Ancillary Features Listed in Case Evaluation Form

Mild-moderate T2 hyperintensity
Capsule (discrete ring along marging of lesion that, compared to the ring alomng the margin of regenerative nodules in surrounding liver, is thicker or of greater conspicuity)
Mosaic architecture (includes nodule-in-nodule, multi-nodule-in-nodule, presence of discrete internal compartments or elements within observation )
High signal on DWI / Impeded diffusion / "Restricted" diffusion
Fat deposition disproportionate to that in surrounding liver
Iron sparing in iron-overloaded liver

As in current policy, only patients within Milan criteria (Stage T2) are eligible for an automatic HCC exception.
In the proposed policy, Stage T2 is defined as:
- 1 lesion ≥ 2 cm and ≤ 5cm, OR 2-3 lesions, all ≥ 1cm and ≤ 3cm in size.
- Lesions less than 1cm are indeterminate, and will not count towards the overall staging of HCC for automatic priority.

Stage T1 HCC would no longer be eligible for automatic priority, regardless of the AFP level.
A more precise classification scheme for liver nodules is also proposed (OPTN Class 0-5). Class 5 lesions meet all diagnostic criteria for HCC and are eligible to be considered for automatic HCC MELD exception.

Smaller lesions (1-2 cm) must meet more stringent imaging criteria than larger lesions (2-5cm) in order to be diagnosed as HCC on multiphase contrast enhanced imaging (CT or MRI) and qualify for automatic priority. Candidates will still be required to have more than one (may have two or three) smaller lesions to meet T2 criteria and qualify for MELD exception points.
- Lesions between 1-2 cm must be hypervascular on arterial phase imaging, and demonstrate portal vein/delayed phase washout and pseudocapsule enhancement. If both wash-out and pseudocapsule enhancement are not present, they must demonstrate growth on serial imaging.
- Lesions between 2-5 cm must be hypervascular on arterial phase imaging and demonstrate portal vein/delayed phase washout or pseudocapsule enhancement. If no wash-out or pseudocapsule enhancement, lesion must demonstrate growth on serial imaging.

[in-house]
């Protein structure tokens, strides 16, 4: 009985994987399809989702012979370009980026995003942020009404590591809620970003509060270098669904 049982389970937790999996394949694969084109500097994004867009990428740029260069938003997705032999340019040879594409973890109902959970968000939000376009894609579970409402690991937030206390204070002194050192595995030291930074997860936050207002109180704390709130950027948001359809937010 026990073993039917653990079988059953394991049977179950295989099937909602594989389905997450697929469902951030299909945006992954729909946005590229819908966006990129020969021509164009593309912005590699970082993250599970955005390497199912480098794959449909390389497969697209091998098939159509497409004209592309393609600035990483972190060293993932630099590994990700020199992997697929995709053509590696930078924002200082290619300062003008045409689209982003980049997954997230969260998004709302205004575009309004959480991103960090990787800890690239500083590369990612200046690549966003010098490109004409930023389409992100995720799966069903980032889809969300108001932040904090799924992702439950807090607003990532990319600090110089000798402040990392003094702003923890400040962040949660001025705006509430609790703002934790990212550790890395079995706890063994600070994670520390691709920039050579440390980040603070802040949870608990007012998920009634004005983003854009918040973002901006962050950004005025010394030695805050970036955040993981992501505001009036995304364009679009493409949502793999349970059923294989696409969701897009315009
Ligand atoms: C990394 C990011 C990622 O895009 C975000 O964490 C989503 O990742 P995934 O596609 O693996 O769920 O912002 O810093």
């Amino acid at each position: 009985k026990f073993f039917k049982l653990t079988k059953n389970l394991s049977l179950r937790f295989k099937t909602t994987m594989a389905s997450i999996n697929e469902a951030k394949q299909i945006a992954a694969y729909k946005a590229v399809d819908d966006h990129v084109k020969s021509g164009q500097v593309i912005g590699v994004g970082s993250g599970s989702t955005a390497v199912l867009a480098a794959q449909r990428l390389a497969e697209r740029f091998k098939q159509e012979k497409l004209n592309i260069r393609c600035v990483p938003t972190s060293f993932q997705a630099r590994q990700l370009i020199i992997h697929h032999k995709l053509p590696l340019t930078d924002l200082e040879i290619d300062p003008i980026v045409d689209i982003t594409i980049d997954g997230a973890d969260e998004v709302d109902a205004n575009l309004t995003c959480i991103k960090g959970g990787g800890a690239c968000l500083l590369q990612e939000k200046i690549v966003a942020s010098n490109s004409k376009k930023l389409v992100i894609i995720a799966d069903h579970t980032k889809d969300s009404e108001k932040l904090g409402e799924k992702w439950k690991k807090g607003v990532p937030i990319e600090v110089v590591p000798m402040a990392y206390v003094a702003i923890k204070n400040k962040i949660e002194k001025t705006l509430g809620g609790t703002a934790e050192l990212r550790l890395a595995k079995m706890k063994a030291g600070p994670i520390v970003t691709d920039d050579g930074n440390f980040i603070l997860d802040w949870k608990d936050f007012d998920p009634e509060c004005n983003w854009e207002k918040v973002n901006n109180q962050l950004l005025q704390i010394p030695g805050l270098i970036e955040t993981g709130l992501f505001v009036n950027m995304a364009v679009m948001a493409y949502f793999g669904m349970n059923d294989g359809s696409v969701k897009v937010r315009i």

- Lesions less than 1 cm are indeterminate (and thus, not eligible to be considered as HCC).

Liver imaging with multiphase contrast enhanced imaging (CT or MRI) must be performed or interpreted at a transplant center, and should meet minimum technical standards as described in Tables 4 and 5 of the policy.
For example, a candidate would be eligible for additional priority with:
Two 1.5 cm (5A) lesions; or
One 1.5 cm lesion (5A) and one 2.5 cm lesion (5B); or
One 3.5cm lesion (5B); or
Two 2.1cm lesions (5B).

The classification of HCC is summarized in the flow chart shown in Figure 1. While many of these terms may be unfamiliar to the non-radiologist, the criteria were developed by an expert panel of radiologists, and are considered to be minimum standards for appropriate radiologic diagnosis of HCC.

Glossary:
MELD Score
The Model (Originally Mayo) for End-Stage Liver Disease, or MELD, is a scoring system for assessing the severity of chronic liver disease. It was initially developed to predict death within three months of surgery in patients who had undergone a transjugular intrahepatic portosystemic shunt (TIPS) procedure,[1] and was subsequently found to be useful in determining prognosis and prioritizing for receipt of a liver transplant.[2][3] This score is now used by the United Network for Organ Sharing (UNOS) and Eurotransplant for prioritizing allocation of liver transplants instead of the older Child-Pugh score.[3][4]
Online Meld Calculator
In interpreting the MELD Score in hospitalized patients, the 3 month mortality is: [6]
40 or more — 71.3% mortality
30–39 — 52.6% mortality
20–29 — 19.6% mortality
10–19 — 6.0% mortality
<9 — 1.9% mortality

Milan Criteria
the original Milan criteria were applied as a basis for selecting patients with cirrhosis and hepatocellular carcinoma for liver transplantation.
The original Milan criteria stated that a patient is selected for transplantation when he or she has:
one lesion smaller than 5cm.
up to 3 lesions smaller than 3 cm.
no extrahepatic manifestations
no vascular invasion

In 2011, more stringent criteria were suggested in light of the fact that misclassifications were being made in the case of smaller lesions

OPTN The Organ Procurement and Transplantation Network
http://optn.transplant.hrsa.gov/

UNOS

LINKS:

http://optn.transplant.hrsa.gov/